Of the five small system winners, Maury Regional Healthcare System in Columbia, Tenn., made the list last year. The four others are first-time winners. Besides Tanner Health System, they are Baptist Health in Montgomery, Ala., Poudre Valley Health System in Fort Collins, Colo., and St. Joseph Regional Health System in South Bend, Ind.
The 15 Top Health Systems were not ranked.
Thomson Reuters chose the winners from a total of 321 systems with 2,194 member hospitals and about 8 million patient discharges.
Also this year, the firm included both parent systems and their qualifying subsystems. So, for instance, HCA's Central and West Texas Division was named among the winners.
“This expanded the number of systems we could include,” says Julie Shook, product director at Thomson Reuters' Center for Healthcare Analytics.
Systems were compared using eight performance measures. The benchmark health systems did better than the peer group on all measures.
Among the key findings:
- Better survival rates. The 15 Top systems had nearly 17% fewer deaths than expected, while non-winners had 4% more deaths than expected.
- Fewer patient complications. Patients at the 15 Top systems had patient complication rates 19% lower than non-winning system hospitals.
- Better long-term outcomes. The large winning systems had the lowest 30-day mortality rates. Small and medium-size winning systems had the lowest readmission rates.
- Better adherence to accepted care protocols and patient-safety standards. The winning systems had 23% fewer adverse patient-safety events than expected, while their peers had just 2% fewer adverse events than expected.
- Patients returned home sooner. Winning systems had a median average length of state of 4.7 days, compared with their peers' median of 5.1 days. Small systems in the 15 Top had the shortest average length of stay, at 4.4 days.
- Better hospital experience. The 15 Top systems had a higher median Hospital Consumer Assessment of Healthcare Providers and Systems, or HCAHPS, score than their peers. The top small systems had the highest HCAHPS scores.
Jean Chenoweth, senior vice president of performance improvement and 100 Top Hospitals programs at Thomson Reuters, says what distinguishes the 15 winners is they are “making a commitment across the full health system to drive key goals that are the highest priority.”
“Those goals cannot be ignored at the individual hospital level,” she adds. “These systems have a very strong commitment to provide a uniformly consistent level of quality to the communities they serve and it is higher than their peers.”
The 15 Top Health Systems also showed better alignment between administration and medical staff, Chenoweth says.
Tanner Health, serving suburban and rural parts of Georgia and Alabama, has reoriented its staff toward patient safety and a better care experience. The system employs 14 hospitalists and is hiring three more to work as team members with other employees, leading to a decrease in average length of patient stay.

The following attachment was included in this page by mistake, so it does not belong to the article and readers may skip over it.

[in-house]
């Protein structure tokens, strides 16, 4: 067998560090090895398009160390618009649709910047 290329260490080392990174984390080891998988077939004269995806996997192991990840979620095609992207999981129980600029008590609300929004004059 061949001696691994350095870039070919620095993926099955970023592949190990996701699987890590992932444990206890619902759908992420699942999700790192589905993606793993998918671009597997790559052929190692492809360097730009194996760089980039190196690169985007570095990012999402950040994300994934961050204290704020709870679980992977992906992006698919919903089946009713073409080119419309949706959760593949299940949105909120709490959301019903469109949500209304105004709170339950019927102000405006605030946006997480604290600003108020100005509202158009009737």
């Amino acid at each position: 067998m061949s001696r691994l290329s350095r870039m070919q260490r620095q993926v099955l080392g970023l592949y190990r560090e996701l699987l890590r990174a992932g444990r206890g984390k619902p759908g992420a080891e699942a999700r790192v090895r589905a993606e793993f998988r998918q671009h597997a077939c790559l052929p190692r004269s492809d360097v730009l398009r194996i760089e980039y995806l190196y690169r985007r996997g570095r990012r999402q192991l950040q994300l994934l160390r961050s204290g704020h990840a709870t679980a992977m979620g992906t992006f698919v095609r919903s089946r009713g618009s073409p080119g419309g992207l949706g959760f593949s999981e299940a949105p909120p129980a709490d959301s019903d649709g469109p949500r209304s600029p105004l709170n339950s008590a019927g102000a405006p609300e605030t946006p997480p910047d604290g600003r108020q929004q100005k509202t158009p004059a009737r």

In addition, case-management functions have evolved into care-management teams that provide more personalized service. The system has invested heavily in home health and telemedicine, and continues to grow that arm of care. Other investments include the hiring of three certified infection prevention professionals, who are led by the medical director of infection prevention.
Tanner eliminated catheter-related bloodstream infections through a coordinated approach involving every team member. This includes using checklists, following best practices, and making sure everyone is gowned and gloved before catheters are inserted or removed. The system switched to the use of kits instead of piecemeal supplies, costing about $67,000 more a year, but saving much more in terms of patient health, said Dr. Bill Waters, Tanner's chief medical officer.
One infection “costs thousands and thousands and thousands of dollars,” Waters says.
Being a small system can sometime have its advantages, Howard says. “The whole medical community is focused on one thing, and that is the patient,” he adds. “In most markets we serve, we are the only hospital and the only care provider—it's kind of a burden and an opportunity.”
Officials at large system Banner Health—another of the 15 Top Health Systems—also say clinical leadership is critical to its success.
Each year, Banner's board of directors approves areas of strategic innovations to focus energy and dollars. These areas maximize the use of Banner Health's technology investments, says Dr. John Hensing, Banner's chief medical officer.
For instance, the system tackled the deadly problem of sepsis two years ago by starting to flag at-risk patients through its electronic health-record system. An early alert system was created to identify patients most likely to develop the serious bloodstream infection. As a result, Banner Health has seen a substantial improvement. Out of all identified patients at risk of sepsis, 92% leave the hospital alive, Hensing says.
“It's a combination of having clinicians respond promptly, creating a protocol of early intervention and using EHR technology to reduce overall mortality and improve outcomes,” Hensing says.
Once Banner identifies an area to improve patient care, it can rapidly deploy it throughout its 26 hospitals. “Implementation is not optional,” Hensing says. An example is preventing unnecessary radiation exposure by limiting CT scans in patients complaining of headache but with absence of trauma. Clinicians can override this rule and still order the scan, but the new policy has resulted in significantly fewer scans. Since March, more than 1,300 CT scans have been reconsidered and canceled throughout the Banner Health system.
“It's doing a very good service to patients and taken a load off our radiology department as well,” Hensing says.